Concordat of Worms
Worms, Concordat of
WORMS, CONCORDAT OF
Also called the Pactum Calixtinum (Sept. 23, 1122), it ended the investiture struggle. After two weeks of negotiation between the Emperor henry v and legates of callistus ii, each side issued a formal concession in favor of the other. To the Church, the emperor conceded the right to invest any bishop or abbot with ring and crozier, symbols of the prelate's spiritual authority. Everywhere in the empire, election was to be canonical and consecration free. Callistus, on his part, conceded to Henry personally the privilege of having elections to German bishoprics and abbeys held in his presence. Moreover, if the electing chapter divided between two candidates, the emperor was to settle the dispute in favor of the sanior pars. Before consecration, the electee was to receive his temporalities (regalia) from the emperor, who invested him with a scepter. In Italy and Burgundy, election was to be local and investiture automatic within six months after consecration. The settlement was thus a compromise effected to end the hostilities honorably for both sides.
Bibliography: Monumenta Germaniae Constitutiones (Berlin 1826–) 1.1:159–161, for the text, ed. l. weiland. b. gebhardt, Handbuch der deutschen Geschichte, ed. h. grundmann (Stuttgart 1954–60) 1:278–280. a. hofmeister, "Das Wormser Konkordat: Zum Streit um seine Bedeutung," Forschungen und Versuche zur Geschichte des Mittelalters und der Neuzeit: Festschrift Dietrich Schäfer (Jena 1915) 64–148. g. barraclough, tr., Mediaeval Germany, 911–1250: Essays by German Historians, 2 v. (Oxford 1938) 1:98–102.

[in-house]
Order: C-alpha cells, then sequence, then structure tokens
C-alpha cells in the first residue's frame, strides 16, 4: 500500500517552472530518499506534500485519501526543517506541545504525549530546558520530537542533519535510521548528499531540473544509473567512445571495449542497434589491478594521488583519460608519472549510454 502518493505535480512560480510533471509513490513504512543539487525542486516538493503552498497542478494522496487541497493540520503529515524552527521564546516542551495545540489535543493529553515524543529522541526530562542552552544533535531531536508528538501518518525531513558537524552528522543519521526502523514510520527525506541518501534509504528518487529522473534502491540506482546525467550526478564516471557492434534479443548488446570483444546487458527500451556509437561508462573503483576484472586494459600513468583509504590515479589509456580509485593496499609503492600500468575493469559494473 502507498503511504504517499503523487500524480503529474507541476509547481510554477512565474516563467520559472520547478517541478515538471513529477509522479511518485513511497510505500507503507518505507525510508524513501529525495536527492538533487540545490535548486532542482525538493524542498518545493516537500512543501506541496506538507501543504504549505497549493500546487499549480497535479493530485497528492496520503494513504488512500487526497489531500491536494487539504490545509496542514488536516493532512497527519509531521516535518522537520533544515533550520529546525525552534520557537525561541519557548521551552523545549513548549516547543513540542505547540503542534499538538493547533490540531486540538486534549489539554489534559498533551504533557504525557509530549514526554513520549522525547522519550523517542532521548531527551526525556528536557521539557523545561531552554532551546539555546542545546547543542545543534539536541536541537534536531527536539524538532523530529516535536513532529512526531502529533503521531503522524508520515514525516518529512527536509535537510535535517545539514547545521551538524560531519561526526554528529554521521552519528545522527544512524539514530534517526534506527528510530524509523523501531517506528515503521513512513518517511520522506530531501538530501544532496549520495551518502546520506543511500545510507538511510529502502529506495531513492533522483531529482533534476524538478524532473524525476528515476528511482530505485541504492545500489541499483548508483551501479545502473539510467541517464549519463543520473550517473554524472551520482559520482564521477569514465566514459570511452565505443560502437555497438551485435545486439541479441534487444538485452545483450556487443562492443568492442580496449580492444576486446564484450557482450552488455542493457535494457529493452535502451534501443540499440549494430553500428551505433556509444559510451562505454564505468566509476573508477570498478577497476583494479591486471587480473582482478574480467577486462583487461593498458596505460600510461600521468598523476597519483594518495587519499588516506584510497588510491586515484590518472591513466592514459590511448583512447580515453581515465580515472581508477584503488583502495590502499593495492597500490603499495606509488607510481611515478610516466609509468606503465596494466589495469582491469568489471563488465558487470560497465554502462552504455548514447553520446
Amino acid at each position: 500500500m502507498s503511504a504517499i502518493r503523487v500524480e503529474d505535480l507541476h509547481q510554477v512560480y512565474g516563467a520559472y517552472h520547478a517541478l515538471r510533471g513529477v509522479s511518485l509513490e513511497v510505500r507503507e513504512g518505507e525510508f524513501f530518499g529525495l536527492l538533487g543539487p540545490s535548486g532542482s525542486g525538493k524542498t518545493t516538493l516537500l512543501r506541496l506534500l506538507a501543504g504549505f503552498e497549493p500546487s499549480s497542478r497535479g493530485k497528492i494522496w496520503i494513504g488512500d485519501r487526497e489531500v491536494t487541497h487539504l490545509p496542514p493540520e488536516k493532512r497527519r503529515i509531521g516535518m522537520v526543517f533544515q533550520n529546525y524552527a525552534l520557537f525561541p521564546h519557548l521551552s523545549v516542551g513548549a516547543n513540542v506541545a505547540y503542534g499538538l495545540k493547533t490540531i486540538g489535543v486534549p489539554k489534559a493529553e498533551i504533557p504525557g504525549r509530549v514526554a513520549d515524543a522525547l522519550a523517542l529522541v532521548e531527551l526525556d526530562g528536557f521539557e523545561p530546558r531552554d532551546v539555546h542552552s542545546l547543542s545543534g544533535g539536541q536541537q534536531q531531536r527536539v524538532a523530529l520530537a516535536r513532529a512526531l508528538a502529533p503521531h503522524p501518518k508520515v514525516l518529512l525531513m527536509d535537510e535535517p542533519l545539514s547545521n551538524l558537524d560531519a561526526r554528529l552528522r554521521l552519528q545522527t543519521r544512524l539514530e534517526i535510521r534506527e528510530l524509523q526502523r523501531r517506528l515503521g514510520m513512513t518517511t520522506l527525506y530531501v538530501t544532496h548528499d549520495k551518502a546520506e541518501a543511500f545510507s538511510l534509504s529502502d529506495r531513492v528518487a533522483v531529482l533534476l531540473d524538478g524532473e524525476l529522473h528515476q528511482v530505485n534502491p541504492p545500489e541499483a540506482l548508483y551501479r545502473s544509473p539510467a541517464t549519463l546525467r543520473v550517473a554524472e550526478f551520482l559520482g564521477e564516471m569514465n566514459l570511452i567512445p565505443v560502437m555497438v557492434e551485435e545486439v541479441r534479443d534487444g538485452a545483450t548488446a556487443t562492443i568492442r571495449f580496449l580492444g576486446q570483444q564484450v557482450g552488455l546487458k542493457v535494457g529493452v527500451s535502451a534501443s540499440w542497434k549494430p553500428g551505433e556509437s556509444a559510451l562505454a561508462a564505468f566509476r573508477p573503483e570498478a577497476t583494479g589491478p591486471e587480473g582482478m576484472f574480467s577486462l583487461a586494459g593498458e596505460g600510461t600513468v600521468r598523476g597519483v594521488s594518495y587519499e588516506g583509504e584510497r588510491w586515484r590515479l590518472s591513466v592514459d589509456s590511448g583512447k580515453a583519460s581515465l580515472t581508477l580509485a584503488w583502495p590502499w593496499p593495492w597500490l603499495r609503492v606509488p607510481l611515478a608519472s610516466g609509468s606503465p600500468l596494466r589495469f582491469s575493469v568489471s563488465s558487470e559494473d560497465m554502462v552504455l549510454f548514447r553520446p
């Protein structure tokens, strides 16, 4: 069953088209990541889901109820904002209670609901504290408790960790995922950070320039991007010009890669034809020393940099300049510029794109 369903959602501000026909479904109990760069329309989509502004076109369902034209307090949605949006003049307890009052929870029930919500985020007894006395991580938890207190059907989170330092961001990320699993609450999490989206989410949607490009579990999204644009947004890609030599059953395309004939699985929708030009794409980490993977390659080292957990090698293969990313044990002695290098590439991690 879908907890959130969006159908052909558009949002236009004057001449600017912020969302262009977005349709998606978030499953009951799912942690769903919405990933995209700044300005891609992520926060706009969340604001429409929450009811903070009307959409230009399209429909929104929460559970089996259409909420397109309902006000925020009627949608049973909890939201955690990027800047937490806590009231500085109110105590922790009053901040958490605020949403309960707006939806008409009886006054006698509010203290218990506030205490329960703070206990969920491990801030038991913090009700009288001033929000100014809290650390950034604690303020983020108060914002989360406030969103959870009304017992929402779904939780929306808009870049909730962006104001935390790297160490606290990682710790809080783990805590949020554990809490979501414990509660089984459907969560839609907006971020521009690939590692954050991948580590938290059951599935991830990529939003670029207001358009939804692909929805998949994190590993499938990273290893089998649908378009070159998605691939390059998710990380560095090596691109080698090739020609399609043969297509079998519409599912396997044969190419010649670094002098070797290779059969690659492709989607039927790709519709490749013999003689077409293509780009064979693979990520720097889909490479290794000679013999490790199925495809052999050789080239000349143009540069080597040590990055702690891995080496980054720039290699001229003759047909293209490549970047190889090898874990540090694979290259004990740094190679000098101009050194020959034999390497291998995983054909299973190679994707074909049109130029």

Worms, Concordat of
Concordat of Worms, 1122, agreement reached by Pope Calixtus II and Holy Roman Emperor Henry V to put an end to the struggle over investiture. By its terms the emperor guaranteed free election of bishops and abbots and renounced the right to invest them with ring and staff, the symbols of their spiritual duties. The pope granted Henry the right, in Germany, to be present at elections and to invest those elected with their lay rights and obligations before their consecration. In Burgundy and Italy his right was confined to investiture with those rights and obligations after consecration. The compromise between spiritual and temporal power that this concordat achieved remained the basis of subsequent relations between Holy Roman Emperors and the Pope.